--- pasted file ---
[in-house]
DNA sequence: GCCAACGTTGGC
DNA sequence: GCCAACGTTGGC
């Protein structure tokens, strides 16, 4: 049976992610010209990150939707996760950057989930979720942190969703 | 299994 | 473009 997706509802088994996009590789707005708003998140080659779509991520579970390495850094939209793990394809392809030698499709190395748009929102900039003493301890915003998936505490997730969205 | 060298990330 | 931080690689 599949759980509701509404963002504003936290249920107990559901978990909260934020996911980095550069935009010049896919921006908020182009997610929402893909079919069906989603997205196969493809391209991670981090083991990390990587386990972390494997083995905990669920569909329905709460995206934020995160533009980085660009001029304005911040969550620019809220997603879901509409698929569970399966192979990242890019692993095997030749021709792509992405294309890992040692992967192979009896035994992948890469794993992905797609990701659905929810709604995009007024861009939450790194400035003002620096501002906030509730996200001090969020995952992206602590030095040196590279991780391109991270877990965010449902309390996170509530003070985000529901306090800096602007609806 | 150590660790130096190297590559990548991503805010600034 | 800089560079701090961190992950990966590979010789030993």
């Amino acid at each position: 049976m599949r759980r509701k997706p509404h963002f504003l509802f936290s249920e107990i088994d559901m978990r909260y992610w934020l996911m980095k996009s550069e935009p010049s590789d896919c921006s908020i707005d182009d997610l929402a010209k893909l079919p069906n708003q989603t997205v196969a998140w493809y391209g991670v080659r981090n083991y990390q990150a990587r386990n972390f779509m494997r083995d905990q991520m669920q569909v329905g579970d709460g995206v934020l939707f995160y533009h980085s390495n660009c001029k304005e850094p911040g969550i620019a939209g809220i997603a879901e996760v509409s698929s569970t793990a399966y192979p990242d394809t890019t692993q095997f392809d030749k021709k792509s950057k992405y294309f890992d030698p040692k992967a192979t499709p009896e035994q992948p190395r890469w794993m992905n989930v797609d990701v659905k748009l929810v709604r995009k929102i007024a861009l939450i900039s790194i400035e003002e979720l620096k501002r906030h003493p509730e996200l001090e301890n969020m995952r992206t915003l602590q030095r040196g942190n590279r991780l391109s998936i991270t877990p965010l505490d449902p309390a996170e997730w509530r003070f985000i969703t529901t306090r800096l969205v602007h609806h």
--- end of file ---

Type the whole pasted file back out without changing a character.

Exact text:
[in-house]
DNA sequence: GCCAACGTTGGC
DNA sequence: GCCAACGTTGGC
């Protein structure tokens, strides 16, 4: 049976992610010209990150939707996760950057989930979720942190969703 | 299994 | 473009 997706509802088994996009590789707005708003998140080659779509991520579970390495850094939209793990394809392809030698499709190395748009929102900039003493301890915003998936505490997730969205 | 060298990330 | 931080690689 599949759980509701509404963002504003936290249920107990559901978990909260934020996911980095550069935009010049896919921006908020182009997610929402893909079919069906989603997205196969493809391209991670981090083991990390990587386990972390494997083995905990669920569909329905709460995206934020995160533009980085660009001029304005911040969550620019809220997603879901509409698929569970399966192979990242890019692993095997030749021709792509992405294309890992040692992967192979009896035994992948890469794993992905797609990701659905929810709604995009007024861009939450790194400035003002620096501002906030509730996200001090969020995952992206602590030095040196590279991780391109991270877990965010449902309390996170509530003070985000529901306090800096602007609806 | 150590660790130096190297590559990548991503805010600034 | 800089560079701090961190992950990966590979010789030993």
């Amino acid at each position: 049976m599949r759980r509701k997706p509404h963002f504003l509802f936290s249920e107990i088994d559901m978990r909260y992610w934020l996911m980095k996009s550069e935009p010049s590789d896919c921006s908020i707005d182009d997610l929402a010209k893909l079919p069906n708003q989603t997205v196969a998140w493809y391209g991670v080659r981090n083991y990390q990150a990587r386990n972390f779509m494997r083995d905990q991520m669920q569909v329905g579970d709460g995206v934020l939707f995160y533009h980085s390495n660009c001029k304005e850094p911040g969550i620019a939209g809220i997603a879901e996760v509409s698929s569970t793990a399966y192979p990242d394809t890019t692993q095997f392809d030749k021709k792509s950057k992405y294309f890992d030698p040692k992967a192979t499709p009896e035994q992948p190395r890469w794993m992905n989930v797609d990701v659905k748009l929810v709604r995009k929102i007024a861009l939450i900039s790194i400035e003002e979720l620096k501002r906030h003493p509730e996200l001090e301890n969020m995952r992206t915003l602590q030095r040196g942190n590279r991780l391109s998936i991270t877990p965010l505490d449902p309390a996170e997730w509530r003070f985000i969703t529901t306090r800096l969205v602007h609806h």